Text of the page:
Technically, a live-action Parasite Eve could be done, but we shudder to think of how easily it would devolve into a CG festival. An animated series, however, could easily convey the inherent weirdness of the game’s world without feeling the need to turn every monster into a spectacle. Besides, there has always been an underlying element of anime to the franchise.
7 Skies of Arcadia
Way back in the days of the Dreamcast, a little game called Skies of Arcadia graced Sega’s final console. Because most gamers didn’t actually own the system, the shouts of praise that this RPG inspired fell on deaf ears. Years later, though, even those who didn’t own a Dreamcast came to respect this narratively rich adventure about a band of sky pirates in a world where civilizations clash over a collection of moon crystals that can control an ultimate weapon when they are combined.
There’s certainly hints of Dragon Ball Z throughout Skies of Arcadia’s plot, but the game’s best qualities can be found in the way it joyfully builds a convincing grand fantasy world where factions duel for power with the help of airships and pirate brigades. In fact, we’d go so far as to say that an animated series may be the ideal format for Skies of Arcadia, given the original game’s reliance on some tired genre conventions.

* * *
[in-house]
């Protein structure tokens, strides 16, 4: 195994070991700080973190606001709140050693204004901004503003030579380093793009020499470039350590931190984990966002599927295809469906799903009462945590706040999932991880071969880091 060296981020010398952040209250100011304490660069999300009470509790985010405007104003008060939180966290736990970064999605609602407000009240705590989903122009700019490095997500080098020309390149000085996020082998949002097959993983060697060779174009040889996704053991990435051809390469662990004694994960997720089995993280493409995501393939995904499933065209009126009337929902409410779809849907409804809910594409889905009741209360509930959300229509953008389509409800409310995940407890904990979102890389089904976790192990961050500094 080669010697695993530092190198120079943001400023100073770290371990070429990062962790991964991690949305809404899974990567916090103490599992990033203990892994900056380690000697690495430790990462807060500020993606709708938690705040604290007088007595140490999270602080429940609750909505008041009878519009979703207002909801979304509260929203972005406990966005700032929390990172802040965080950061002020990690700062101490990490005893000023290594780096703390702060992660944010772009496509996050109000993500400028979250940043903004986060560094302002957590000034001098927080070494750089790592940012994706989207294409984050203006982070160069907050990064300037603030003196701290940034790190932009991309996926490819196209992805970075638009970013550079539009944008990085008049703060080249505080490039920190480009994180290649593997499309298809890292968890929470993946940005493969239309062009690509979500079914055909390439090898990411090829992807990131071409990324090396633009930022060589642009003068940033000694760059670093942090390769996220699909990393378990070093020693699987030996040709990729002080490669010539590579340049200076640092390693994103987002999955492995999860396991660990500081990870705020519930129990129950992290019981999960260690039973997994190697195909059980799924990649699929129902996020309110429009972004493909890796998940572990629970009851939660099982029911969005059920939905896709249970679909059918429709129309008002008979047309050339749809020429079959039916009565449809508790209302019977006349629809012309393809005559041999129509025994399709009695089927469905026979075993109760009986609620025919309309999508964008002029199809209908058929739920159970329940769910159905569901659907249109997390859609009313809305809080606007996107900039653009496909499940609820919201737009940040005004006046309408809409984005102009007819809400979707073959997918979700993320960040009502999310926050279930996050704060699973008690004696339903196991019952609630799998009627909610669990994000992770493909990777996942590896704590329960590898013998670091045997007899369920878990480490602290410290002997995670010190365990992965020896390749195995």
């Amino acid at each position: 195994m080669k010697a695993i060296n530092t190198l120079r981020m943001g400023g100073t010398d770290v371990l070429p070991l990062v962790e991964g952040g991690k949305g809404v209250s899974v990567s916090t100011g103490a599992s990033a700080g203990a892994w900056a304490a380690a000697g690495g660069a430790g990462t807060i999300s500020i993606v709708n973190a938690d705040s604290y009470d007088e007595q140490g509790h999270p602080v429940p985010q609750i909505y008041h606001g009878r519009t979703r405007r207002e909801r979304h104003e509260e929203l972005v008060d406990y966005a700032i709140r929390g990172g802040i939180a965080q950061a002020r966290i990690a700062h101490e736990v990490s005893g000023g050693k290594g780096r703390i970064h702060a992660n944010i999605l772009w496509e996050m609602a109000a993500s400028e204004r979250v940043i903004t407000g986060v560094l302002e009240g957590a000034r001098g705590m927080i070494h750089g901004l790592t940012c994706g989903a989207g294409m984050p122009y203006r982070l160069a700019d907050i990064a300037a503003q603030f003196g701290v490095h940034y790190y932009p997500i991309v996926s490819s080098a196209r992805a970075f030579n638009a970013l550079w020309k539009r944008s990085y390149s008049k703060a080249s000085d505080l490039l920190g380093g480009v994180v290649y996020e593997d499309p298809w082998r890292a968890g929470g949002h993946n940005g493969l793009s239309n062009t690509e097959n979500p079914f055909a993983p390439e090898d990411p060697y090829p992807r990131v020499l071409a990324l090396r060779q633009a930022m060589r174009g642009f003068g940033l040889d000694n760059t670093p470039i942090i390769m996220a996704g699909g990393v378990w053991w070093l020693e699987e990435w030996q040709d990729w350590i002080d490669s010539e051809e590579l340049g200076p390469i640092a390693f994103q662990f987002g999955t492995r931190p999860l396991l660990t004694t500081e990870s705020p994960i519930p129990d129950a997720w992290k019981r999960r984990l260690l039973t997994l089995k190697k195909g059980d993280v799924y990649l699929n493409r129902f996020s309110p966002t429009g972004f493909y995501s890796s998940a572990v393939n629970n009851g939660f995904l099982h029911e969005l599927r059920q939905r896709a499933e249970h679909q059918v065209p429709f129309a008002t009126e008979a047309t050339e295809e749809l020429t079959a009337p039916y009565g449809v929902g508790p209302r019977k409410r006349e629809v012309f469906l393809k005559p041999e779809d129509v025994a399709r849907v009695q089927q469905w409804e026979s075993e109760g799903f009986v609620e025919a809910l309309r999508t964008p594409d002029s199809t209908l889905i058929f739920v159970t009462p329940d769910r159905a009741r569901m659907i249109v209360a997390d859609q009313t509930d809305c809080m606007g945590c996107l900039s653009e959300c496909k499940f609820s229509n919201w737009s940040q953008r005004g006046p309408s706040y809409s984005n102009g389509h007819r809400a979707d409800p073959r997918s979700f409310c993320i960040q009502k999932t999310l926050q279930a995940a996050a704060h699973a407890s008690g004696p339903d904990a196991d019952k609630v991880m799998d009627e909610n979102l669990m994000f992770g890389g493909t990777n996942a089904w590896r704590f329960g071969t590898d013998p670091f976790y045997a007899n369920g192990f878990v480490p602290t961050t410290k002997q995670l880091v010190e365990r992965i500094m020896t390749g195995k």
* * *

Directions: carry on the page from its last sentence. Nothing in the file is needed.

6 Panzer Dragoon
1995’s Panzer Dragoon told a simple, but satisfying, story about a group of liberators who became conquerors with the help of superweapons. A young man ends up challenging their rule when he uncovers the lair of an ancient dragon. It wasn’t until 1999’s Panzer Dragoon Saga that the Panzer Dragoon story was expanded into a grand mythos that dealt with a world at war, ancient mythology, and a fascinating revenge plot at the heart of it all. Unfortunately, Panzer Dragoon Saga’s late release on a dying console - the Sega Saturn - meant that few people got to experience its wonderful narrative.
Since it doesn’t look like we’re going to get another Panzer Dragoon game anytime soon, now seems like the perfect time for someone to simply turn this grand adventure into an animated epic. Well...maybe not simple, but it would be great to see Netflix roll with something like this if Witcher and Castlevania do well.
5 Viewtiful Joe
Remember that movie Last Action Hero where a young action film fan is sucked into the world of a traditional action film? Have you ever wished that someone would take that concept and turn it into something good? If so, then Viewtiful Joe is for you. This 2003 side-scrolling action title follows a young man named Joe who must jump into a movie world to save his girlfriend, who has just been kidnapped by the film’s villain. While in this world, he becomes a superhero whose powers revolve around his ability to manipulate the movie’s special effects.